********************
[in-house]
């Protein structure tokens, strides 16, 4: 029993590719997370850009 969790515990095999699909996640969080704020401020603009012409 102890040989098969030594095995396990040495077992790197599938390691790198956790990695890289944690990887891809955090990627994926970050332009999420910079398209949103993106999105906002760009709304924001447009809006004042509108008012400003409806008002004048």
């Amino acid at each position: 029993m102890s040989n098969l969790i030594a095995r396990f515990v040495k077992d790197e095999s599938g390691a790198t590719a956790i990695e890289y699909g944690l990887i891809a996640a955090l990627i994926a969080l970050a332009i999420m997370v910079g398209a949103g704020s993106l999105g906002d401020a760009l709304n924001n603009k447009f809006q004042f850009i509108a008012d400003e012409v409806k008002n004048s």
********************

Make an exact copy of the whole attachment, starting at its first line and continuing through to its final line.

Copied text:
[in-house]
């Protein structure tokens, strides 16, 4: 029993590719997370850009 969790515990095999699909996640969080704020401020603009012409 102890040989098969030594095995396990040495077992790197599938390691790198956790990695890289944690990887891809955090990627994926970050332009999420910079398209949103993106999105906002760009709304924001447009809006004042509108008012400003409806008002004048």
């Amino acid at each position: 029993m102890s040989n098969l969790i030594a095995r396990f515990v040495k077992d790197e095999s599938g390691a790198t590719a956790i990695e890289y699909g944690l990887i891809a996640a955090l990627i994926a969080l970050a332009i999420m997370v910079g398209a949103g704020s993106l999105g906002d401020a760009l709304n924001n603009k447009f809006q004042f850009i509108a008012d400003e012409v409806k008002n004048s």